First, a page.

That's why I don't just limit my comments to my blog. When I'm in a bookstore and see someone checking out all the books, I can't stop myself from saying, "Have you read Paranormalcy, or Anna and the French Kiss?" I loved those books so much that I want to help those authors succeed. I even sometimes move books I love to the front shelves in bookstores and at the library. I request that my library carries books that I want others to read. I write reviews on Amazon etc. I do anything I can think of to get that book noticed, because I love it.

    However, if all that was for not, would I blog anyway? Absolutely! Because I love this community. I love discussing books with like-minded people, and talking about why I loved something.....or hated something.

    Blogging will go on! :)

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  23. I love this post! I completely agree- some bloggers are a great source for getting people excited about reading and books.

    I too would have never picked up some of the books I read had it not been for bloggers.

    I've been blogging for over 7 years and often times talked about a book on my personal blog. It wasn't until I read Cassie's book did I want to combine my love of her writing and my love of books and create a site where I could talk all about books.

    I love that so many YA bloggers aren't just teens. Not that we're old or anything (LOL). Can I just say, I love your "book" responses. Though I don't think you write a book. I think you have a fantastic way of explaining things and getting your point across.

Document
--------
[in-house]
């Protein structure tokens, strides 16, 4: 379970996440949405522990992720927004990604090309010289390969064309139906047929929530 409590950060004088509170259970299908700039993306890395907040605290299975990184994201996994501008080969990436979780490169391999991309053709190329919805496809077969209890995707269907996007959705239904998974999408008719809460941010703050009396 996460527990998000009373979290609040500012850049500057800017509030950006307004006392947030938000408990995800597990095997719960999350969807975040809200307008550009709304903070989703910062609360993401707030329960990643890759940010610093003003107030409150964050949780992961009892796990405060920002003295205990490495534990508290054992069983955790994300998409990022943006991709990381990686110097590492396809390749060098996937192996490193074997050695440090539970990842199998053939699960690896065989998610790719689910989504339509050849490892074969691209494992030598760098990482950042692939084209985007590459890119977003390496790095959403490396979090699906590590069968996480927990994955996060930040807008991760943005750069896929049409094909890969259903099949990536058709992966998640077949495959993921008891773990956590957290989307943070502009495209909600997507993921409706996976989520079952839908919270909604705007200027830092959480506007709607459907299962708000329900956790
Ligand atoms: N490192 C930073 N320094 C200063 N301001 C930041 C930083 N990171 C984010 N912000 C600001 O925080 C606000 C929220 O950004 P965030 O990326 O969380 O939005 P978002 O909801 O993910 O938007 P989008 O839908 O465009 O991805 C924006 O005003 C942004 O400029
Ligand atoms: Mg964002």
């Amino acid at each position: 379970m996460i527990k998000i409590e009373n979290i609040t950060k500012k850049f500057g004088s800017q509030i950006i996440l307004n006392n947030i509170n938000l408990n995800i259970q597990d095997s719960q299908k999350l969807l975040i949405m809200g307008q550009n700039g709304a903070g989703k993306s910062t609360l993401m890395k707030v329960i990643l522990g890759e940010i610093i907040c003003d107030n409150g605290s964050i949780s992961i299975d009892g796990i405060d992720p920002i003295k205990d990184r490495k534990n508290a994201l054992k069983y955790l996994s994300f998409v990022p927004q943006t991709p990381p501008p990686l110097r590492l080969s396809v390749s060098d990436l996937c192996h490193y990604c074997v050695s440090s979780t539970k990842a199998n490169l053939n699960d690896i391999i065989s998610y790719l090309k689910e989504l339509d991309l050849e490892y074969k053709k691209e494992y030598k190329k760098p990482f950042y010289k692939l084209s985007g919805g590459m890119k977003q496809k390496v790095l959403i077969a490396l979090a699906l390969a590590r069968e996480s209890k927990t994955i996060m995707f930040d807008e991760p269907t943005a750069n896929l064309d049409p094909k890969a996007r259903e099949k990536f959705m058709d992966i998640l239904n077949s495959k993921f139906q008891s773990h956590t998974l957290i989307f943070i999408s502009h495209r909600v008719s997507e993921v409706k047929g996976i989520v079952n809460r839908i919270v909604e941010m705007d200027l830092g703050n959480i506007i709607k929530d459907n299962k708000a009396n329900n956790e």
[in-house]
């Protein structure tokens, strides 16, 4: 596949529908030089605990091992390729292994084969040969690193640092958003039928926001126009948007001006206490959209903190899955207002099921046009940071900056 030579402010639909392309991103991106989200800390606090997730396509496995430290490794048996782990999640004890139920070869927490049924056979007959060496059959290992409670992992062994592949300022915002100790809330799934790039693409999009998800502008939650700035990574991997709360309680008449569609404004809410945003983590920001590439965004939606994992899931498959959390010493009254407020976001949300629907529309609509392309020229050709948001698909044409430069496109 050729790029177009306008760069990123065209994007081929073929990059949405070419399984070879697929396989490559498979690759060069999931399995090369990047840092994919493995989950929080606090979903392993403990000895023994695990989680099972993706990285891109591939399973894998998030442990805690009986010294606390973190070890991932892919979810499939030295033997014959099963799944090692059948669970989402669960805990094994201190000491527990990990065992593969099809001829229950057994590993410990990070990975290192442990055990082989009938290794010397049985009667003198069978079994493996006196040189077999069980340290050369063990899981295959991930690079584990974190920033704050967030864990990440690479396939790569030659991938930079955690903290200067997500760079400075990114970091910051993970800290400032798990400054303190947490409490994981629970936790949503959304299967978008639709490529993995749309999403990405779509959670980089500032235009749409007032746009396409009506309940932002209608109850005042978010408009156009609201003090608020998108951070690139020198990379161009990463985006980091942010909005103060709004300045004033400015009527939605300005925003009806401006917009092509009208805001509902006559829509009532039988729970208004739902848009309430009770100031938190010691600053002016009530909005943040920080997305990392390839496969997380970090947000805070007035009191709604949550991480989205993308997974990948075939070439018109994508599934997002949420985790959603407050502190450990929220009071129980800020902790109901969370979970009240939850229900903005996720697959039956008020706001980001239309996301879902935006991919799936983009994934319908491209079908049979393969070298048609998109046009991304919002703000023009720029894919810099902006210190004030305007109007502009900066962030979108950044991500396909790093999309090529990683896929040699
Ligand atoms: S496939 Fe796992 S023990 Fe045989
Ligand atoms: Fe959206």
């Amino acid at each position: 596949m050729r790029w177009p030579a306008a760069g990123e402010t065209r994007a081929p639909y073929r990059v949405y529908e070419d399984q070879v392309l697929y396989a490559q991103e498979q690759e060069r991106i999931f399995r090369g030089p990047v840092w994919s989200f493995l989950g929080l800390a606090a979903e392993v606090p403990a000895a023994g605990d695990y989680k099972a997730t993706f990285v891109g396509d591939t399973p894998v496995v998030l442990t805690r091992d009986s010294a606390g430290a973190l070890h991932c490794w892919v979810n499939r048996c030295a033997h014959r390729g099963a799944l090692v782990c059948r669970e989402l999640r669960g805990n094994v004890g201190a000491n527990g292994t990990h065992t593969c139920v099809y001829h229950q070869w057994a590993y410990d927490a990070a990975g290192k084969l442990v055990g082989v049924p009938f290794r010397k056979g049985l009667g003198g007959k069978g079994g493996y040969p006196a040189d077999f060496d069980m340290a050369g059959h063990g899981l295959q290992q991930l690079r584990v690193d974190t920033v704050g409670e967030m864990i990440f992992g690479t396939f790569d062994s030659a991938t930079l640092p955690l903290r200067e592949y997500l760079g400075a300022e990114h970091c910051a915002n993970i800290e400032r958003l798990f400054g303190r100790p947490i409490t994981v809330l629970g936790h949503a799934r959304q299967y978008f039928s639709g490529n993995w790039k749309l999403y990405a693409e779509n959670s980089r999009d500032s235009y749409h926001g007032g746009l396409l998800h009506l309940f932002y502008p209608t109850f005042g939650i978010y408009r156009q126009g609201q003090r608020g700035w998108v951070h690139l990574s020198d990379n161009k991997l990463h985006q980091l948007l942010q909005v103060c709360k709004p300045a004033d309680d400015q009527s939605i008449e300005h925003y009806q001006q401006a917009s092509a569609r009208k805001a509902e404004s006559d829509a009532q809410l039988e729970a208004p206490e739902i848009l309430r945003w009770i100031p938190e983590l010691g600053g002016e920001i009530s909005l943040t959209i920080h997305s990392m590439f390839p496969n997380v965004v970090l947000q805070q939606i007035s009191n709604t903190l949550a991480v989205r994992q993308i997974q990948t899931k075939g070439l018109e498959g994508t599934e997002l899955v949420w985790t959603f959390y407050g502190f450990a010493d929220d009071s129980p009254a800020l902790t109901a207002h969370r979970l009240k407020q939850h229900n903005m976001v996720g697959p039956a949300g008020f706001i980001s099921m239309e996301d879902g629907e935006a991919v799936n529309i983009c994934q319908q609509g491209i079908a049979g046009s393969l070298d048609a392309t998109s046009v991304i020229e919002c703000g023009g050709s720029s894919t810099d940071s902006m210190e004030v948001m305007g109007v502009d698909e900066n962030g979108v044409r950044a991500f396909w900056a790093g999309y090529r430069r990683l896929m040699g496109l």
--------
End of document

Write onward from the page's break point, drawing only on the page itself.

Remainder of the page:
I seriously may have to write a similar post about this for Thoughtful Thursday and link it back to your site. I love it!

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  24. My story is similar...until I stumbled across you guys & Mundie Moms on twitter. I started following book bloggers via twitter and my book purchases started going through the roof. I used to pick up the occasional book at 1/2 Price Books, mostly for my daughter, now I spend between $50-100 a month on books. I read all the time, because I know what is good. I went from reading Harry Potter & Twilight over the course of 12 years to 75 books last year and on pace to do 120 this year. Book bloggers make a difference to reading and $$ spent. Maybe some readers would spend the $$ regardless, I bet bloggers do redirect some of that spending to books that have a buzz.

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  25. l can honestly say l also did NOT know about the huge blogging community. l knew about a few book blogs but l didn't know that there was as many as there is.